Remembered for his important contributions to Western philosophy, this Scottish Enlightenment figure penned A Treatise of Human Nature (1739); The History of England (1754-1762); Essays, Moral, Political, and Literary (1741); and many other significant philosophical and historical works.
He began his education at the University of Edinburgh when he was only twelve years old and wrote his first published work, a letter titled "A Kind of History of My Life," at the age of twenty-three.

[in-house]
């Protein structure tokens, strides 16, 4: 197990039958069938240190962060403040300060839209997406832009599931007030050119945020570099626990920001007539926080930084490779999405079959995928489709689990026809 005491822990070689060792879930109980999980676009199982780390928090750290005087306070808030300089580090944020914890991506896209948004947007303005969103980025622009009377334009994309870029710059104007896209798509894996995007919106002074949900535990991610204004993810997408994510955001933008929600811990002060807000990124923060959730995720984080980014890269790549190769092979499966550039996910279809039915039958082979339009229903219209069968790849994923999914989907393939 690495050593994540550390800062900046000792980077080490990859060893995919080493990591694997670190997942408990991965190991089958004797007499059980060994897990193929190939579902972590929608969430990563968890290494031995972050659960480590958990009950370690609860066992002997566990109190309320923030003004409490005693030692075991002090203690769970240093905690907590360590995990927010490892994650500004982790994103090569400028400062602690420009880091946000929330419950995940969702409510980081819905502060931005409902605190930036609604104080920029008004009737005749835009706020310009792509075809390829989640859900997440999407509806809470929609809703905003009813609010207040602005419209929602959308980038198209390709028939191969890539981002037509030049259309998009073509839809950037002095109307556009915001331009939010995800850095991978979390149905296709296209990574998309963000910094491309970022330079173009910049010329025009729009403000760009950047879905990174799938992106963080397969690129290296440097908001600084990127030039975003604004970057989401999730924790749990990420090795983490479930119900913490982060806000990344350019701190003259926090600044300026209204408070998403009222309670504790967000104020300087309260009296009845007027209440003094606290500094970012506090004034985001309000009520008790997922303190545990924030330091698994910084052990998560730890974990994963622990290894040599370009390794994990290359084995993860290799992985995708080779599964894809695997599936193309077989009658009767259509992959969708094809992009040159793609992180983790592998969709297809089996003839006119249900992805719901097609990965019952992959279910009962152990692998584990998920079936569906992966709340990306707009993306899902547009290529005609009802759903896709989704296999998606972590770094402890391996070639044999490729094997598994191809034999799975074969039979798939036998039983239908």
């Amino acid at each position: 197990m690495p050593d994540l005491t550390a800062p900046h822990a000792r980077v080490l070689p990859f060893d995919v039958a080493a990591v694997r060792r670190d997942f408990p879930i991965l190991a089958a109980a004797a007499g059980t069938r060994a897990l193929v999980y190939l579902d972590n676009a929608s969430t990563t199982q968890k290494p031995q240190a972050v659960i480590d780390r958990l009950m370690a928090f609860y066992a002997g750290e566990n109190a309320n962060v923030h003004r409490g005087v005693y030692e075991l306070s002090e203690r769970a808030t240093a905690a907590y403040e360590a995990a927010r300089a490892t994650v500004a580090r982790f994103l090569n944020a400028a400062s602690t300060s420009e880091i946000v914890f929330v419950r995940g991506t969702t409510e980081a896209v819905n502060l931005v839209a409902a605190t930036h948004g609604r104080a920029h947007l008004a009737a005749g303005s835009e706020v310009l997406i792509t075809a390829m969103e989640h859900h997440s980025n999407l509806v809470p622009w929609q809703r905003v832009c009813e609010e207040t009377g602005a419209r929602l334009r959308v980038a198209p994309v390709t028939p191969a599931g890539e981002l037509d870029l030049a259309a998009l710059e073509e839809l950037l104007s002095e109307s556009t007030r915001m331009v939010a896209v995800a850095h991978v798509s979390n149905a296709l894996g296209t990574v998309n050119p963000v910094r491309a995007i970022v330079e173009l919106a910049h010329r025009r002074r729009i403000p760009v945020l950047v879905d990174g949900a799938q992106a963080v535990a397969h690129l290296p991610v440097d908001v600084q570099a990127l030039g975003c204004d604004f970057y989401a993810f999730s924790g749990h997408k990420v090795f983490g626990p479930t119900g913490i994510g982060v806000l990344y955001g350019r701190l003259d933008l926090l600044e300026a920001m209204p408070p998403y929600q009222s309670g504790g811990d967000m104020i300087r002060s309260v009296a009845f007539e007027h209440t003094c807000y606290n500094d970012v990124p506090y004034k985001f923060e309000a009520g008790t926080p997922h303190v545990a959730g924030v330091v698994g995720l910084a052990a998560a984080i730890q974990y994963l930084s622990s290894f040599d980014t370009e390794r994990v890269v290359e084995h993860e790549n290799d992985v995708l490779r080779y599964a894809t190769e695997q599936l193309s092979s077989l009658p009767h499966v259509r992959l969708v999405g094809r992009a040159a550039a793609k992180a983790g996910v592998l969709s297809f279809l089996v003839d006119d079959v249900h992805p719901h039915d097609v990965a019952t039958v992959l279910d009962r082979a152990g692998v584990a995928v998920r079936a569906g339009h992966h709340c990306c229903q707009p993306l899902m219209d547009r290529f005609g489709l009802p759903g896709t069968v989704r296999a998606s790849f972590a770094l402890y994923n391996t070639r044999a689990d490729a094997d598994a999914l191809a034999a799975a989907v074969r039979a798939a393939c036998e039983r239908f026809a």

His writings on religion, metaphysics, ethics, economics, politics, aesthetics, and epistemology are often classified as skeptical, empirical, naturalistic, and utilitarian in philosophical genre.
He and his older brother were born in Edinburgh, Scotland, to Joseph Home and Katherine Falconer Home. In 1734, he began spelling his last name, Home, as Hume, to reflect its pronunciation in his native Scotland.
Hume's work greatly influenced the economic and political philosophies of fellow Scottish Enlightenment figure Adam Smith.